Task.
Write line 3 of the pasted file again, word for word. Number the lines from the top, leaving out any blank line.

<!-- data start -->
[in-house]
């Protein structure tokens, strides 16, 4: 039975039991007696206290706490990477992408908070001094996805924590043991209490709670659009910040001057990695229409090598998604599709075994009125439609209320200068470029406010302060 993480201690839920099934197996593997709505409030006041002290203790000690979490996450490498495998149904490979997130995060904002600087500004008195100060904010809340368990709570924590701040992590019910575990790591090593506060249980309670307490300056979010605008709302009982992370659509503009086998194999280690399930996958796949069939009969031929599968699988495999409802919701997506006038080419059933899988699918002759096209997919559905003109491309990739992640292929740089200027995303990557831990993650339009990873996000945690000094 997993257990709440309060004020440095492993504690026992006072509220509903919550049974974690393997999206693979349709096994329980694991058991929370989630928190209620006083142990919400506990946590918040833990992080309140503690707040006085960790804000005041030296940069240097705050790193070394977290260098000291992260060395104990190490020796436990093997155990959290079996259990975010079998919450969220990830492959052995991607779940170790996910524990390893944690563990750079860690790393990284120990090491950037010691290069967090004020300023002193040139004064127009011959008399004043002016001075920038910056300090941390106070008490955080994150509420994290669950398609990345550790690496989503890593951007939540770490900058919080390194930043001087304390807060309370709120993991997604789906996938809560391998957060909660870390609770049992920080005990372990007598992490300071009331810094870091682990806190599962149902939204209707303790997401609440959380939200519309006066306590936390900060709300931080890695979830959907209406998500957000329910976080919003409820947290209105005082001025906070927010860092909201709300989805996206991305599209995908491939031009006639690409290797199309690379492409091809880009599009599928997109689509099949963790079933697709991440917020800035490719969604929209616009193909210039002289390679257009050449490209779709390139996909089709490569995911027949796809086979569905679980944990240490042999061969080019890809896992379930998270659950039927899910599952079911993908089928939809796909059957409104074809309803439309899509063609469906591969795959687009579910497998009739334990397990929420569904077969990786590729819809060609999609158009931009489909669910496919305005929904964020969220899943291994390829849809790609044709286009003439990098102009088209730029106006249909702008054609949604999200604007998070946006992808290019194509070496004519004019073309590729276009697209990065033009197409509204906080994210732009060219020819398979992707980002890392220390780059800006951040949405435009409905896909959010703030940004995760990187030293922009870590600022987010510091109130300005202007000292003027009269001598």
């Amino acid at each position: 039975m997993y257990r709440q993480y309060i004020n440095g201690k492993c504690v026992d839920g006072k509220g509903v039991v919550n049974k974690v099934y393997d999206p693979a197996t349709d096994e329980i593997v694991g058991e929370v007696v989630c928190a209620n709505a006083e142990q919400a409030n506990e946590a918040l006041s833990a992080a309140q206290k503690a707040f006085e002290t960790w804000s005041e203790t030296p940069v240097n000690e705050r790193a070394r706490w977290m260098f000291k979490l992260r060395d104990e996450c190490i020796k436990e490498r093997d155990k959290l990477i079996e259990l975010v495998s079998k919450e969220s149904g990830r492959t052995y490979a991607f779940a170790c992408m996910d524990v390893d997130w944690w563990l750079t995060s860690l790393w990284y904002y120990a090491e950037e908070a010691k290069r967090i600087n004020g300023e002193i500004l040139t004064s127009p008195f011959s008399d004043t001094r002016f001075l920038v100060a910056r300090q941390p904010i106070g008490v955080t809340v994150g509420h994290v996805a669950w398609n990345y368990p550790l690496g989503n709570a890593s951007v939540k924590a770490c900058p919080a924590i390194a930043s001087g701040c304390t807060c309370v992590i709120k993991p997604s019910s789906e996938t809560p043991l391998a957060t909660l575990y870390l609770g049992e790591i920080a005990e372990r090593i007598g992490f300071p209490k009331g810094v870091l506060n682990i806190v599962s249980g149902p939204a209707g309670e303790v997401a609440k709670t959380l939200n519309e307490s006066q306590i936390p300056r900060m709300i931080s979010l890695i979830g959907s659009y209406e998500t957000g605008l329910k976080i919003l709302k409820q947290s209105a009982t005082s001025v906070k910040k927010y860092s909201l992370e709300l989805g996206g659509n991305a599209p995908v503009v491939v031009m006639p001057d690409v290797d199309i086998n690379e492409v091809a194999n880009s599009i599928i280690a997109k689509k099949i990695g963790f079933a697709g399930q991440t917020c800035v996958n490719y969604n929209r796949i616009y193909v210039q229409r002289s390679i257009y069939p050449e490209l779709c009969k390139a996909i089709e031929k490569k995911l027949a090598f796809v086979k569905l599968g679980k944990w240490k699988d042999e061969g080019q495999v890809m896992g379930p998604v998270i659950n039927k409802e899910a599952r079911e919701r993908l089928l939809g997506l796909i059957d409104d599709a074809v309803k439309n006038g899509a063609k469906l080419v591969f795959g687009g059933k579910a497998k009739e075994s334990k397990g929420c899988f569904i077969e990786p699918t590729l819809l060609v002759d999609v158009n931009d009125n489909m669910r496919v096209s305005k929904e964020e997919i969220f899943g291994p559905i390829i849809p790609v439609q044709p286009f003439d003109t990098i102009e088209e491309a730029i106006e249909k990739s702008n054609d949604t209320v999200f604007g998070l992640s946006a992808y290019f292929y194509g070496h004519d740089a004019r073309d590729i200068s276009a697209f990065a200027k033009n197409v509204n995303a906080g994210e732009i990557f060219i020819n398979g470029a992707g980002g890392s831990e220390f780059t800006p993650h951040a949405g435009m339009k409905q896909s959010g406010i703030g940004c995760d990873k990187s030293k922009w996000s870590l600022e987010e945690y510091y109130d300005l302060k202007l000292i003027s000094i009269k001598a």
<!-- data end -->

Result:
């Amino acid at each position: 039975m997993y257990r709440q993480y309060i004020n440095g201690k492993c504690v026992d839920g006072k509220g509903v039991v919550n049974k974690v099934y393997d999206p693979a197996t349709d096994e329980i593997v694991g058991e929370v007696v989630c928190a209620n709505a006083e142990q919400a409030n506990e946590a918040l006041s833990a992080a309140q206290k503690a707040f006085e002290t960790w804000s005041e203790t030296p940069v240097n000690e705050r790193a070394r706490w977290m260098f000291k979490l992260r060395d104990e996450c190490i020796k436990e490498r093997d155990k959290l990477i079996e259990l975010v495998s079998k919450e969220s149904g990830r492959t052995y490979a991607f779940a170790c992408m996910d524990v390893d997130w944690w563990l750079t995060s860690l790393w990284y904002y120990a090491e950037e908070a010691k290069r967090i600087n004020g300023e002193i500004l040139t004064s127009p008195f011959s008399d004043t001094r002016f001075l920038v100060a910056r300090q941390p904010i106070g008490v955080t809340v994150g509420h994290v996805a669950w398609n990345y368990p550790l690496g989503n709570a890593s951007v939540k924590a770490c900058p919080a924590i390194a930043s001087g701040c304390t807060c309370v992590i709120k993991p997604s019910s789906e996938t809560p043991l391998a957060t909660l575990y870390l609770g049992e790591i920080a005990e372990r090593i007598g992490f300071p209490k009331g810094v870091l506060n682990i806190v599962s249980g149902p939204a209707g309670e303790v997401a609440k709670t959380l939200n519309e307490s006066q306590i936390p300056r900060m709300i931080s979010l890695i979830g959907s659009y209406e998500t957000g605008l329910k976080i919003l709302k409820q947290s209105a009982t005082s001025v906070k910040k927010y860092s909201l992370e709300l989805g996206g659509n991305a599209p995908v503009v491939v031009m006639p001057d690409v290797d199309i086998n690379e492409v091809a194999n880009s599009i599928i280690a997109k689509k099949i990695g963790f079933a697709g399930q991440t917020c800035v996958n490719y969604n929209r796949i616009y193909v210039q229409r002289s390679i257009y069939p050449e490209l779709c009969k390139a996909i089709e031929k490569k995911l027949a090598f796809v086979k569905l599968g679980k944990w240490k699988d042999e061969g080019q495999v890809m896992g379930p998604v998270i659950n039927k409802e899910a599952r079911e919701r993908l089928l939809g997506l796909i059957d409104d599709a074809v309803k439309n006038g899509a063609k469906l080419v591969f795959g687009g059933k579910a497998k009739e075994s334990k397990g929420c899988f569904i077969e990786p699918t590729l819809l060609v002759d999609v158009n931009d009125n489909m669910r496919v096209s305005k929904e964020e997919i969220f899943g291994p559905i390829i849809p790609v439609q044709p286009f003439d003109t990098i102009e088209e491309a730029i106006e249909k990739s702008n054609d949604t209320v999200f604007g998070l992640s946006a992808y290019f292929y194509g070496h004519d740089a004019r073309d590729i200068s276009a697209f990065a200027k033009n197409v509204n995303a906080g994210e732009i990557f060219i020819n398979g470029a992707g980002g890392s831990e220390f780059t800006p993650h951040a949405g435009m339009k409905q896909s959010g406010i703030g940004c995760d990873k990187s030293k922009w996000s870590l600022e987010e945690y510091y109130d300005l302060k202007l000292i003027s000094i009269k001598a």